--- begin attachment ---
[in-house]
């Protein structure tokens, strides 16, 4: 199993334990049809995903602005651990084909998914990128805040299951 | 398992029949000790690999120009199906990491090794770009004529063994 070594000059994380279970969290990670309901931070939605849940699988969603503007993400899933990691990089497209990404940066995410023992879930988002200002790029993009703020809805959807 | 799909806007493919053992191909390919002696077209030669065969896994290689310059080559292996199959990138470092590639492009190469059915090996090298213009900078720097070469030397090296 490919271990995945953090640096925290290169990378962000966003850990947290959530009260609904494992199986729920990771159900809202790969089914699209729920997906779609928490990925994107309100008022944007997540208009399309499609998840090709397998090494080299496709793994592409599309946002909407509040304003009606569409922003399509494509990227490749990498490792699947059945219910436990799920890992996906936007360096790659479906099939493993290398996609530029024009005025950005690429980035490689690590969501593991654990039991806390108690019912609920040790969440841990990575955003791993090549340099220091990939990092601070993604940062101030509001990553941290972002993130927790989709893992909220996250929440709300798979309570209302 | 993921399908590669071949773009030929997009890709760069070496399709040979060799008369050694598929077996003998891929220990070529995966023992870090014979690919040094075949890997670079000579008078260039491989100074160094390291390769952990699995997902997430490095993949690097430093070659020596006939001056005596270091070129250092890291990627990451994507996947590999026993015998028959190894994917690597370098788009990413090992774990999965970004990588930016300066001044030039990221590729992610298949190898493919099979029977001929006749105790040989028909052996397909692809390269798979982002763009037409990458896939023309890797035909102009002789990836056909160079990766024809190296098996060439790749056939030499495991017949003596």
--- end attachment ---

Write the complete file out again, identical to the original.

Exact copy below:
[in-house]
């Protein structure tokens, strides 16, 4: 199993334990049809995903602005651990084909998914990128805040299951 | 398992029949000790690999120009199906990491090794770009004529063994 070594000059994380279970969290990670309901931070939605849940699988969603503007993400899933990691990089497209990404940066995410023992879930988002200002790029993009703020809805959807 | 799909806007493919053992191909390919002696077209030669065969896994290689310059080559292996199959990138470092590639492009190469059915090996090298213009900078720097070469030397090296 490919271990995945953090640096925290290169990378962000966003850990947290959530009260609904494992199986729920990771159900809202790969089914699209729920997906779609928490990925994107309100008022944007997540208009399309499609998840090709397998090494080299496709793994592409599309946002909407509040304003009606569409922003399509494509990227490749990498490792699947059945219910436990799920890992996906936007360096790659479906099939493993290398996609530029024009005025950005690429980035490689690590969501593991654990039991806390108690019912609920040790969440841990990575955003791993090549340099220091990939990092601070993604940062101030509001990553941290972002993130927790989709893992909220996250929440709300798979309570209302 | 993921399908590669071949773009030929997009890709760069070496399709040979060799008369050694598929077996003998891929220990070529995966023992870090014979690919040094075949890997670079000579008078260039491989100074160094390291390769952990699995997902997430490095993949690097430093070659020596006939001056005596270091070129250092890291990627990451994507996947590999026993015998028959190894994917690597370098788009990413090992774990999965970004990588930016300066001044030039990221590729992610298949190898493919099979029977001929006749105790040989028909052996397909692809390269798979982002763009037409990458896939023309890797035909102009002789990836056909160079990766024809190296098996060439790749056939030499495991017949003596």